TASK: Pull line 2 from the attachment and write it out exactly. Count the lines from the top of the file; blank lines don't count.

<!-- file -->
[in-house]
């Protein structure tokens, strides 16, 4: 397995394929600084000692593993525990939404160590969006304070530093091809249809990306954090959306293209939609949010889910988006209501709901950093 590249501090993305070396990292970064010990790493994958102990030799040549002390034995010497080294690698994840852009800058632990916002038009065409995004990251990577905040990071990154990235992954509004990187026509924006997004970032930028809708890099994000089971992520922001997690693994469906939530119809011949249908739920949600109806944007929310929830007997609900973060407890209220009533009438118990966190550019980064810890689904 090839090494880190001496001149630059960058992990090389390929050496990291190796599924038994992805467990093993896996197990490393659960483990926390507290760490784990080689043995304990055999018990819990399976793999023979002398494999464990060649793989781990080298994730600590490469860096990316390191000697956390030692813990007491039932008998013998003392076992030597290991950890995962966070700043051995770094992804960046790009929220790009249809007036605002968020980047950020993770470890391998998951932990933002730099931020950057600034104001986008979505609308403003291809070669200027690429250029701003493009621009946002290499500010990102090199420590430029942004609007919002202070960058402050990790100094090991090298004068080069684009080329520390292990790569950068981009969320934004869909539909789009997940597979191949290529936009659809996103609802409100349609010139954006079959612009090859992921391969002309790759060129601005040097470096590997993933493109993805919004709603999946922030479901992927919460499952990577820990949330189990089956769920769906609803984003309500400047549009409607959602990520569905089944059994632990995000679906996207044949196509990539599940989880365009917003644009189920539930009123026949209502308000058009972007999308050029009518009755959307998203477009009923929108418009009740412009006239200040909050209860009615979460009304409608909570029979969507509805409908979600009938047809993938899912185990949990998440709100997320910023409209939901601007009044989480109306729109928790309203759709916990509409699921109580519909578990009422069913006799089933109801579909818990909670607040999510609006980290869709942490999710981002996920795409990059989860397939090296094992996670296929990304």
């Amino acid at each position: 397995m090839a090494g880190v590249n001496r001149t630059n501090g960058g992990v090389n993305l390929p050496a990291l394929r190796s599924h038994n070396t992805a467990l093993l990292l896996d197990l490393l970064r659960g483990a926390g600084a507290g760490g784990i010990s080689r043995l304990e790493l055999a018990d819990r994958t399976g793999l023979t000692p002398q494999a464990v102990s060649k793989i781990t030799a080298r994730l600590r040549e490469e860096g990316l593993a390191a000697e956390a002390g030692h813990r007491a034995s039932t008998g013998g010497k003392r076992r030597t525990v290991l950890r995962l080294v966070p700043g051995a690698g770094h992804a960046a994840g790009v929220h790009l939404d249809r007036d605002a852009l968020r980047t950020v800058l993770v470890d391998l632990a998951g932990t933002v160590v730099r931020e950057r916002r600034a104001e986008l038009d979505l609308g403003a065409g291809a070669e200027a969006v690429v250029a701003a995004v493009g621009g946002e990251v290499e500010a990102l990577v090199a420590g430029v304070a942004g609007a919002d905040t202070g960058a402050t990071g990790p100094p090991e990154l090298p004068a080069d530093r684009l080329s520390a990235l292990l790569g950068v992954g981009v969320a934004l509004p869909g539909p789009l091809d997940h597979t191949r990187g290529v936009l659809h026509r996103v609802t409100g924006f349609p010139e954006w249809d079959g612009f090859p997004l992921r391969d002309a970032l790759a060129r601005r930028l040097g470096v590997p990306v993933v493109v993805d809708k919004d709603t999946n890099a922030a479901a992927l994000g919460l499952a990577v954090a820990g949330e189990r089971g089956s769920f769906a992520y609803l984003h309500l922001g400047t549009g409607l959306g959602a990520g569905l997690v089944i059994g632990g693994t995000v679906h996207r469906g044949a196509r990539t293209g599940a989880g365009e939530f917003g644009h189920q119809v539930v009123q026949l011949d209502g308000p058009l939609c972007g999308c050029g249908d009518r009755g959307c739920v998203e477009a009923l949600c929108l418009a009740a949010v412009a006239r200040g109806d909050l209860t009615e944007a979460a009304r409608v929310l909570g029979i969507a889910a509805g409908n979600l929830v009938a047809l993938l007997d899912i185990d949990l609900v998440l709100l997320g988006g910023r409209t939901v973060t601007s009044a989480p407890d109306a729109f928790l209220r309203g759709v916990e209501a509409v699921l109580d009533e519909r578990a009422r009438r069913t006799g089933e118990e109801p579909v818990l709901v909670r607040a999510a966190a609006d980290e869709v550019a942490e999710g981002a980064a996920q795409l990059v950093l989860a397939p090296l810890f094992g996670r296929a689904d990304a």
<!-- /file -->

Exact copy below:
């Protein structure tokens, strides 16, 4: 397995394929600084000692593993525990939404160590969006304070530093091809249809990306954090959306293209939609949010889910988006209501709901950093 590249501090993305070396990292970064010990790493994958102990030799040549002390034995010497080294690698994840852009800058632990916002038009065409995004990251990577905040990071990154990235992954509004990187026509924006997004970032930028809708890099994000089971992520922001997690693994469906939530119809011949249908739920949600109806944007929310929830007997609900973060407890209220009533009438118990966190550019980064810890689904 090839090494880190001496001149630059960058992990090389390929050496990291190796599924038994992805467990093993896996197990490393659960483990926390507290760490784990080689043995304990055999018990819990399976793999023979002398494999464990060649793989781990080298994730600590490469860096990316390191000697956390030692813990007491039932008998013998003392076992030597290991950890995962966070700043051995770094992804960046790009929220790009249809007036605002968020980047950020993770470890391998998951932990933002730099931020950057600034104001986008979505609308403003291809070669200027690429250029701003493009621009946002290499500010990102090199420590430029942004609007919002202070960058402050990790100094090991090298004068080069684009080329520390292990790569950068981009969320934004869909539909789009997940597979191949290529936009659809996103609802409100349609010139954006079959612009090859992921391969002309790759060129601005040097470096590997993933493109993805919004709603999946922030479901992927919460499952990577820990949330189990089956769920769906609803984003309500400047549009409607959602990520569905089944059994632990995000679906996207044949196509990539599940989880365009917003644009189920539930009123026949209502308000058009972007999308050029009518009755959307998203477009009923929108418009009740412009006239200040909050209860009615979460009304409608909570029979969507509805409908979600009938047809993938899912185990949990998440709100997320910023409209939901601007009044989480109306729109928790309203759709916990509409699921109580519909578990009422069913006799089933109801579909818990909670607040999510609006980290869709942490999710981002996920795409990059989860397939090296094992996670296929990304």